Sunday, June 30, 2013

Homemade Peach Ice Cream.... WIN!

I have been away far too long. Somehow, even with kids that aren't in school, the summer has gotten crazy! Playdates and parties, chores and an ever needy patio garden, it has just all come to a point where I am so busy every day! So, I apologize for being away so long.

Part of summer fun is farm fresh produce. Not the bland, picked too early, from another country produce at your local grocery store. Its the amazing, you can smell it as you walk up, farmer's market produce. I'm not sure if it's being from the south or being from the family I am, but I love peaches. Love in a way that I wait all year for the couple of weeks of amazing peaches the summer brings. In our family we eat South Carolina peaches. Georgia's are good. A good SC peach though? It's like candy. 

Jonathan is off today so we're having a big family dinner for our little family to celebrate. Roast chicken and sides still to be determined but I am thinking at least roasted potatoes. I should have bought  some greens at the market yesterday, they were beautiful. I forgot though. Oops. 

I was going to post this tomorrow, because I didn't plan on taste testing until after dinner. But I did taste test. And I MUST share this with you. Here's the pin for the simplest peach ice cream ever. No cooking! No raw eggs! All you will need an ice cream maker of some kind. We have a Kitchenaid mixer with the ice cream maker attachment. You can put this into a regular ice cream maker or use some of the other pinterest ideas for making it without a maker.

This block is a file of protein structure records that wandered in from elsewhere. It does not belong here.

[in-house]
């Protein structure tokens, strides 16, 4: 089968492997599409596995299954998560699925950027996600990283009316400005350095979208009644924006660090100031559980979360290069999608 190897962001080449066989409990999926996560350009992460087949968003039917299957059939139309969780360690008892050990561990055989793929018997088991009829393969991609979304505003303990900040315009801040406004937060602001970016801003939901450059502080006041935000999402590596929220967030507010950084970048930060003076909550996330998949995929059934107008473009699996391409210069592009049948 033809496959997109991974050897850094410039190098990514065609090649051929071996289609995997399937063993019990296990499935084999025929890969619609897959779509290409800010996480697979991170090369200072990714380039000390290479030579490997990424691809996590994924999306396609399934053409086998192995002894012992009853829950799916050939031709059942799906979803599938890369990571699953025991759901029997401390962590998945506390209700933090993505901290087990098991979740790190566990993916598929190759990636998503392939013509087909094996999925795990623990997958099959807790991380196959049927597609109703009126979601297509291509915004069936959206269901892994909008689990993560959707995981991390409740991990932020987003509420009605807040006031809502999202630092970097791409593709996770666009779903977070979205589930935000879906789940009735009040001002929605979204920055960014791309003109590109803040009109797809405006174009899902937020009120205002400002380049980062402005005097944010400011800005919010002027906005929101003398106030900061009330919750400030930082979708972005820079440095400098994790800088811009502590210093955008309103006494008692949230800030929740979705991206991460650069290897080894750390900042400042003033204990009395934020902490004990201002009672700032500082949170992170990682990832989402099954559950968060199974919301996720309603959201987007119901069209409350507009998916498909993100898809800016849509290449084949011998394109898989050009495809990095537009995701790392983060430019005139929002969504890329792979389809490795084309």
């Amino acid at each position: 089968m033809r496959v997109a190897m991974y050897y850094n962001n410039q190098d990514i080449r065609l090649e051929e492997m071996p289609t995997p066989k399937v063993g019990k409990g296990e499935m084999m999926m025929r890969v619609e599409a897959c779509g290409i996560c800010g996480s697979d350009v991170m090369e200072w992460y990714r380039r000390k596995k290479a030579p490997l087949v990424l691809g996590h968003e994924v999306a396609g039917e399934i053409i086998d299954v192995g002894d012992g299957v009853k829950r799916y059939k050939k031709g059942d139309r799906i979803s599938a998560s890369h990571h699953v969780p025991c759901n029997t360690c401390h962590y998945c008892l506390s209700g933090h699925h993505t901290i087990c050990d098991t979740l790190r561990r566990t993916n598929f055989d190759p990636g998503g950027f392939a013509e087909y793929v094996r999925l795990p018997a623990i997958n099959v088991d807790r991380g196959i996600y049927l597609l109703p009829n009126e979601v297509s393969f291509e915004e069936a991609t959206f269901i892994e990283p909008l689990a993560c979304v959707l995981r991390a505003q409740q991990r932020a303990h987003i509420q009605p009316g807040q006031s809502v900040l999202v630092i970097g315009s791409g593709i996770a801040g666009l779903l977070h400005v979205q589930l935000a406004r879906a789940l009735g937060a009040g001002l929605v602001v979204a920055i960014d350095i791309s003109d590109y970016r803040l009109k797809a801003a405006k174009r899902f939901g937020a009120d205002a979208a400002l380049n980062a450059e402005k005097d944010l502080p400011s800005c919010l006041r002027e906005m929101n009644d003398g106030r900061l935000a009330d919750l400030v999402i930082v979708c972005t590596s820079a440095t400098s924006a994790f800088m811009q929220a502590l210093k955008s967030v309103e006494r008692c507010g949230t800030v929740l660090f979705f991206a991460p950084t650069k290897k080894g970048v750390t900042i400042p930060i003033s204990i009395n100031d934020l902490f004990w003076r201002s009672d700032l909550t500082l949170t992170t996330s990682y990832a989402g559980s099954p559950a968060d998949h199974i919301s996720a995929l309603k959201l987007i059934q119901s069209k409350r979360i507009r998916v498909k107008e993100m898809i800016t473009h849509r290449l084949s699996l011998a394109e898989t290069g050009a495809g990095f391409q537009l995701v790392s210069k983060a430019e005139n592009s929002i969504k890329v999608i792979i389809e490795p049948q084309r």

Here is Melissa's recipe from the blog Bless this Mess

3-4 medium peaches, peeled and pitted (I used 6 because I wanted this to be SUPER peachy)
1 cup whole milk
1 cup granulated sugar
pinch salt
1 1/2 cups heavy cream
1 T. vanilla extract
Ice cream in progress
Add the peeled and pitted peaches to a blender or food processor and blend until smooth. In a medium bowl mix the peach puree, milk, sugar, salt, heavy cream, and vanilla extract together until the sugar dissolves. Add the ice cream mixture to your ice cream maker and process according to manufacturer’s directions.
Melissa's Notes:
If the peaches don’t want to blend up try adding part of the milk called for to help things move around. If you like more chunks in your ice cream, blend up 1/2 the peaches and dice the other half. Add the diced peaches to the ice cream just before serving.
If you like a harder ice cream, put the ice cream in a freezer container and cover. Let it freeze for at least 2 hours and then let it sit for 10 minutes on the counter before serving. The ice cream straight out of the maker is just like soft-serve. Out of the freezer it is like store-bought.
Now, my Grandmama's homemade peach ice cream will ALWAYS be the best. Because she's the best and that's just how things go. But this is seriously the best I've had other than hers. I would imagine that you could substitute any other fruit for the peaches. I have some fresh picked blueberries that will be topping this yumminess. It's only because I forgot to put them in that they're not IN it. 

Saturday, June 22, 2013

This Must Change.